Reading used to be something we did in solitude, but thanks to the Internet, things have changed dramatically. Now, reading has become something people from all around the world can partake in together, meeting on social media sites to talk about their favorite books.
As technology advances, it's making it easier and easier to keep up with some of our favorite hobbies, such as reading. Even though books have become more accessible -- after all, you don't have to carry a paperback book around anymore -- Americans are not making time for reading.
If you're an editor like myself, you have a lot of manuscripts to read. If you're a bookseller, you've got to stay on top of what's being published. This summer it seems like most of the editors and booksellers I know are reading A Little Life, Hanya Yanagihara's second novel.
Next to the long and storied history of the print book, the eBook is still in early infancy, and that is what makes it so fascinating to study. In the coming years, the content and context of eReading are certain to evolve greatly.
Still shopping for the holidays? Don't panic, there's still time. We know sometimes it takes a while to find that perfect gift for the woman who has everything. Whether you know her as mom, spouse, daughter or just a friend, here are six great tech gifts ideas for the woman in your life.
For better and worse, we live in a culture of coding. Now that virtually everyone is a consumer of digital content, there are unprecedented commercial and social opportunities for content creators. Now is the time to encourage kids, and adults, to code.
Adding features like bookshelves, reading lights and comfortable cushions means that a window nook can be used all year long.
Don't let anyone tell you you're not a book lover because you have an eReader. Obviously you're a book lover, you own a device specifically for reading books!
This weekend we will celebrate our fathers and the important men in our lives. In their honor I've come up with my list of top ten great reads about great father figures in literature.
Nearly any book you can think of can be read as an electronic book (e-book) today. Granted, reading an electronic book on a computer never really took off as a trend, but the advent of electronic readers (e-readers) started the turnaround.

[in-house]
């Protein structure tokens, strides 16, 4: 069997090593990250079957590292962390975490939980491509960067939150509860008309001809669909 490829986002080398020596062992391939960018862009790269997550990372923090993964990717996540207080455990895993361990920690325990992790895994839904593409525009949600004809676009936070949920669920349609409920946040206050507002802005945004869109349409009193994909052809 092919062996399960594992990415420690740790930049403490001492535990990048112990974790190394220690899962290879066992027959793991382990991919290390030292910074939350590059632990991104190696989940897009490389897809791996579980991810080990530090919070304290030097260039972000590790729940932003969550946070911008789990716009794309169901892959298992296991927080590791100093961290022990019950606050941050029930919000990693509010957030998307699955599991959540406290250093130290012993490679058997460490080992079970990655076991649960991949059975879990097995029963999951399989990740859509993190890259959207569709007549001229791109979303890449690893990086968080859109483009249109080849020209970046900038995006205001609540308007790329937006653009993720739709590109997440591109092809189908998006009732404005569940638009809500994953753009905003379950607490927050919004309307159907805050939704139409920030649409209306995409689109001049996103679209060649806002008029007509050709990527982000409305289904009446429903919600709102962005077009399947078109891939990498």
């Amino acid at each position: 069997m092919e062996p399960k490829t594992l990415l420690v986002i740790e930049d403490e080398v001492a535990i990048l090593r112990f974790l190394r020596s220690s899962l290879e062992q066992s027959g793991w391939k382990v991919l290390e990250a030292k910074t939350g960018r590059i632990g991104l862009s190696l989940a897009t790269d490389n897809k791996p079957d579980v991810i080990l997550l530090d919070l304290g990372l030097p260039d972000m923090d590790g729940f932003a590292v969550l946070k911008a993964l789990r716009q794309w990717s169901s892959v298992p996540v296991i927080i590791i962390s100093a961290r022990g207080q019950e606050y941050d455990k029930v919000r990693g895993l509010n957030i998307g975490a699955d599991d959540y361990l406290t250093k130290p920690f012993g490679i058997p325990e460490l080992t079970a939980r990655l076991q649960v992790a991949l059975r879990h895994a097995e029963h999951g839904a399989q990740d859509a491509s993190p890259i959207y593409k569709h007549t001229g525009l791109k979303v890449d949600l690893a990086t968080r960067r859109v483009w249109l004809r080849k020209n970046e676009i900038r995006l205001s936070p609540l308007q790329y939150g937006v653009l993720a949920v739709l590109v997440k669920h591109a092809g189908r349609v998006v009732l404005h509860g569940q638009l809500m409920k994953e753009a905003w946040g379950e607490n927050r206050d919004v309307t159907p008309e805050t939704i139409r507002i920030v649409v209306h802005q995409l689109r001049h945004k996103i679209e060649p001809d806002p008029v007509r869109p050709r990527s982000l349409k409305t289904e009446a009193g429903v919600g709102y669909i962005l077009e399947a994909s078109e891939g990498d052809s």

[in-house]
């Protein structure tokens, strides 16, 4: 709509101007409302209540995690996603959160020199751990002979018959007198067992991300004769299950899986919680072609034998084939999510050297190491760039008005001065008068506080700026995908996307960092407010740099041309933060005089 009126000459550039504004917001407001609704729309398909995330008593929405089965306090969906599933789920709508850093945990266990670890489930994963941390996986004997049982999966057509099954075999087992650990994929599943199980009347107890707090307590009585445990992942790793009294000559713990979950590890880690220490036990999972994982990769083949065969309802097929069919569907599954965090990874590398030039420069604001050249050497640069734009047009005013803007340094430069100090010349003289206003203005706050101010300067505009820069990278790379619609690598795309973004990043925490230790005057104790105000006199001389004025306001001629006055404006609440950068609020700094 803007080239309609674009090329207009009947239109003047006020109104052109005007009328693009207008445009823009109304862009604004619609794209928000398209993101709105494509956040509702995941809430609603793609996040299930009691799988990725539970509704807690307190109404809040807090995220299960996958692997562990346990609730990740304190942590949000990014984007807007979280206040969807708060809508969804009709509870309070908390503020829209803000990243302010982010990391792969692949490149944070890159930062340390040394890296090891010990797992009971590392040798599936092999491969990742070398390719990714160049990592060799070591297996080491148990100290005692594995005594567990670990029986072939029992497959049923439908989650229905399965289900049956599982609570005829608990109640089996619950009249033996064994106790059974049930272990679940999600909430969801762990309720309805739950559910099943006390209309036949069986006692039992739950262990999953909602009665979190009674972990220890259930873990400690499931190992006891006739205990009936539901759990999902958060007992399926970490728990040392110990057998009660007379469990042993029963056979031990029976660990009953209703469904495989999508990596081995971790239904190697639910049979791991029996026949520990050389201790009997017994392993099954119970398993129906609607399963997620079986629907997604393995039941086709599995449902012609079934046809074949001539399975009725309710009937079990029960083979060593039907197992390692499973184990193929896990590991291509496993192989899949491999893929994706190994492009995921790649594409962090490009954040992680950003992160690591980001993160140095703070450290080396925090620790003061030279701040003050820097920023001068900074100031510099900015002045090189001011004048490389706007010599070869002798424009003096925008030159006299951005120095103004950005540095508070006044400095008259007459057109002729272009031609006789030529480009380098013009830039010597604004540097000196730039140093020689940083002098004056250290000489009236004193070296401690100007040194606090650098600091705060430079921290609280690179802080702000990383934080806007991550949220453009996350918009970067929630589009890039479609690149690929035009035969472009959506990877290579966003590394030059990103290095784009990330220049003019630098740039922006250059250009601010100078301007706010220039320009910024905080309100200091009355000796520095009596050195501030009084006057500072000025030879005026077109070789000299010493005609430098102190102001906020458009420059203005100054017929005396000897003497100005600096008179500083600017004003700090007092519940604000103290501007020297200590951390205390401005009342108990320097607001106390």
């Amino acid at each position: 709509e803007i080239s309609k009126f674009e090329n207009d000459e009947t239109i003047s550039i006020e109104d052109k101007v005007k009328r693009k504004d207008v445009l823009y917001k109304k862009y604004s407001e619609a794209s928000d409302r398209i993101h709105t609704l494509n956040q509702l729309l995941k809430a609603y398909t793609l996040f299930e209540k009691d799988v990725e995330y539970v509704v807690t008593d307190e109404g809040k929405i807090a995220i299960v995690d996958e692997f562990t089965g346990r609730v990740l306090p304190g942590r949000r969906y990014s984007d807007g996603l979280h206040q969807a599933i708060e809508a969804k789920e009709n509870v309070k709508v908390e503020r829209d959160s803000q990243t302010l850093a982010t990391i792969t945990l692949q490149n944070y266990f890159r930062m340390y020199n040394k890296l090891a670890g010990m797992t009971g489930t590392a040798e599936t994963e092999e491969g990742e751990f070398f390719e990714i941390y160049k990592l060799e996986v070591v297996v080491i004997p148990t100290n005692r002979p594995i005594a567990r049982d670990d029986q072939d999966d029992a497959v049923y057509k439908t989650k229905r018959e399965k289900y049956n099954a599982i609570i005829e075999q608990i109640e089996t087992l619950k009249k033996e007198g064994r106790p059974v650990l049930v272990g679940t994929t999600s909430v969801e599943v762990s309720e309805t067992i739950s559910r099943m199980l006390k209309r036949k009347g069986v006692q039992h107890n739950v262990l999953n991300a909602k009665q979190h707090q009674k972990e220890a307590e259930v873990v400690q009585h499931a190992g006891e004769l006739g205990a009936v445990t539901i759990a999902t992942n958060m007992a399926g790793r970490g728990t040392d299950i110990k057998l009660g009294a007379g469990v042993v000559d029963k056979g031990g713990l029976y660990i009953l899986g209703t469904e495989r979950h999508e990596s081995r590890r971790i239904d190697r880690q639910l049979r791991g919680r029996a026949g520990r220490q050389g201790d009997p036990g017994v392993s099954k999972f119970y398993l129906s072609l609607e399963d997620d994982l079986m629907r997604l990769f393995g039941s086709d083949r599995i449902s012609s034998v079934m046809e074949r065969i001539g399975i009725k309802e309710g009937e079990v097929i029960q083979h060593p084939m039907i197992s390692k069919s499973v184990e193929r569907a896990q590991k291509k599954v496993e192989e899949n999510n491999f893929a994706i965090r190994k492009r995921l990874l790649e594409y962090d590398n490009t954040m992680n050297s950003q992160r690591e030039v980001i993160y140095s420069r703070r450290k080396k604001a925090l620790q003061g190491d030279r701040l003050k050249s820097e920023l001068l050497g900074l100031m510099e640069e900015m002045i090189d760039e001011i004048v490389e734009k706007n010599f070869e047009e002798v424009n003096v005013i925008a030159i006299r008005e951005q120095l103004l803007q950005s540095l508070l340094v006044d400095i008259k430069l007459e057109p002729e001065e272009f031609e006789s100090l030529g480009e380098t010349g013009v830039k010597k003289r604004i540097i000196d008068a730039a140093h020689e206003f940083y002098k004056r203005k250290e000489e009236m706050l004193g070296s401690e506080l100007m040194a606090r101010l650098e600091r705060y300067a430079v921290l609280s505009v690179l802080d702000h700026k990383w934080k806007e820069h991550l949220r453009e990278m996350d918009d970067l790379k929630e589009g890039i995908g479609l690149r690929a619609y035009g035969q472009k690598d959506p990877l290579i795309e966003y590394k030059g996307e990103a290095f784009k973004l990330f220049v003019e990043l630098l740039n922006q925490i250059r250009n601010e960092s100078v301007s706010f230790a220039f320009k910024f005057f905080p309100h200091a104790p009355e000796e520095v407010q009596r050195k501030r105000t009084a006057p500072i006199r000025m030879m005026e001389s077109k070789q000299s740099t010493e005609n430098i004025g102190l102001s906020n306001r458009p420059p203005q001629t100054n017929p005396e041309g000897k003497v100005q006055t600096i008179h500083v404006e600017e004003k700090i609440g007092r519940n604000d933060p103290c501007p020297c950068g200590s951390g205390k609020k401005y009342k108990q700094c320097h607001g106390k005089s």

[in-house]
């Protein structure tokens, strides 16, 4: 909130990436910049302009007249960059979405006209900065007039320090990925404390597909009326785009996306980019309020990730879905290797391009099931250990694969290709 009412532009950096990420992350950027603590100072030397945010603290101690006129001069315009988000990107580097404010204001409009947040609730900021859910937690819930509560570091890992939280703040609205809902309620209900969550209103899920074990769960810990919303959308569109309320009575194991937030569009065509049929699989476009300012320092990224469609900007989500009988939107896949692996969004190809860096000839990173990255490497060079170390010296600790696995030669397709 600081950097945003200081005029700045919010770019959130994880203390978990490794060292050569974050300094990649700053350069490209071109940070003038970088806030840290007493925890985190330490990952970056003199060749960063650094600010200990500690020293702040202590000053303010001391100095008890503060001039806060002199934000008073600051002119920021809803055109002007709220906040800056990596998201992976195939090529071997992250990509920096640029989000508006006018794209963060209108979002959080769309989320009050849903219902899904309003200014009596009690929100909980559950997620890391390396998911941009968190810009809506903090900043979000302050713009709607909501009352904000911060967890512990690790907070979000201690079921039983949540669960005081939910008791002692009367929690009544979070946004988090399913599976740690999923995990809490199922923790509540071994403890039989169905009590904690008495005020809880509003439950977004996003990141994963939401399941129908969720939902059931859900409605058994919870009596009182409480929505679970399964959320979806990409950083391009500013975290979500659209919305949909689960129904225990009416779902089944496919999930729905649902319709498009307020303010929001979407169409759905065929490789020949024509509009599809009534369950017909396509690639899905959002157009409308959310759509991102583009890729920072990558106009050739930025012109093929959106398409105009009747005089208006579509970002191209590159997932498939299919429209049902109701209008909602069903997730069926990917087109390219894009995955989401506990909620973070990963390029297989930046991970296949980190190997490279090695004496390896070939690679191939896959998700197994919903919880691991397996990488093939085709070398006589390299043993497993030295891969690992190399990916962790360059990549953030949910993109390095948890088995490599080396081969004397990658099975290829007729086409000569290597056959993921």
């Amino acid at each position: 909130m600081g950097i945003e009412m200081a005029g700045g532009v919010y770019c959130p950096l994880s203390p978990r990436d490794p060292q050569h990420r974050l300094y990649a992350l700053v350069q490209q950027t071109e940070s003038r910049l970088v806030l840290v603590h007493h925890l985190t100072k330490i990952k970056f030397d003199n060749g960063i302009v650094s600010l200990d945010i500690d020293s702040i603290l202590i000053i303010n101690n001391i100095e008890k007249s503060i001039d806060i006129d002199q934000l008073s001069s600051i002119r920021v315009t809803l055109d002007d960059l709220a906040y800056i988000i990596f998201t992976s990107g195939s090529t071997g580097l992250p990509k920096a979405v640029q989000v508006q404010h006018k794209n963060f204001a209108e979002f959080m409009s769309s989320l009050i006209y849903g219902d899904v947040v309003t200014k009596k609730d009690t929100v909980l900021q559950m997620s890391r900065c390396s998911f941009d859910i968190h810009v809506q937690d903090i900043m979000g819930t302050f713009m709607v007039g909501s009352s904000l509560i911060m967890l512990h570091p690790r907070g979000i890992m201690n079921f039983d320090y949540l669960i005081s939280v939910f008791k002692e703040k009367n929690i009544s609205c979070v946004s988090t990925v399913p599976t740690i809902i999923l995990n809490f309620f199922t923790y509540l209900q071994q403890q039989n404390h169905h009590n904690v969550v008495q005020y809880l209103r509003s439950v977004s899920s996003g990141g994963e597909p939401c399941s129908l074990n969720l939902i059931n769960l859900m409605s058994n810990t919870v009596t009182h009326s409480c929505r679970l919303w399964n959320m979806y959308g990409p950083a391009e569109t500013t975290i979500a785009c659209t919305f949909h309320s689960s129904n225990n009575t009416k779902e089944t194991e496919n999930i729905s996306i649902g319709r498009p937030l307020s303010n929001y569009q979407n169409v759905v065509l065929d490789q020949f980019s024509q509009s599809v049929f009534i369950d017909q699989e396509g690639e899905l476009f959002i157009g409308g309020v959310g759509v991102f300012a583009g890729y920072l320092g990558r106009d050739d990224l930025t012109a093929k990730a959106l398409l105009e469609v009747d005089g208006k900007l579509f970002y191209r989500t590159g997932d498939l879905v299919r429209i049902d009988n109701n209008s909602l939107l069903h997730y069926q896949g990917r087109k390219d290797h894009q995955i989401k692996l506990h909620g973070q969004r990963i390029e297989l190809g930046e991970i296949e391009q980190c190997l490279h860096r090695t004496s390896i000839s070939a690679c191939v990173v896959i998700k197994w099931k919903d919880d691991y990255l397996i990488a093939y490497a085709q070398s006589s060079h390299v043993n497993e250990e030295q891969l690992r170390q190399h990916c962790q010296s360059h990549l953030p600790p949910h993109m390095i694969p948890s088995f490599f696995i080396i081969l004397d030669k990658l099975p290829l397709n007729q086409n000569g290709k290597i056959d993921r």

Students of reasoning styles can boost their success at convincing others of the wisdom of a new idea by identifying and adapting to the logic filters of decision makers. Sizing up a situation realistically lets us know what to expect when we're pitching a new idea, and how to make the most of it.
Technology provides access to a wealth of books and information, and engaged families help motivate children to read and learn.
Are you reading fewer than 100 books on your e-reader before upgrading? Do you read the news more than 10 minutes each day? If so, the printed pa...
How much of the time kids spend on these devices is helping them prepare for their futures? Are the tablets and apps that parents are buying for them signaling a shift towards compelling educational content? Not yet, according to the people who should know best: their parents.
I began to play with my niece's Kindle every time she came over. I snuck peeks over strangers' shoulders on the subway and the bus. The text looked good; the portability handy. A horrible thought washed over me: I wanted one myself.
We're namers. We like to put people and things in buckets, assign labels to the buckets and fit them into our handy memory garage. We're especially bi...
The Story of My Teeth, on every level, is obsessed with artifice and the slipperiness of identity. Now translated by Christina MacSweeney, in collaboration with Luiselli, the book mimics her own play with authorial identity. In the book, Gustavo Sánchez Sánchez, also known as Highway, claims to be writing a “dental autobiography,” though the question of whose words we’re actually reading later becomes complicated.
by no less than Chinua Achebe, to be a colonialist, ultimately racist piece of writing about Africa and indigenous peoples who are little understood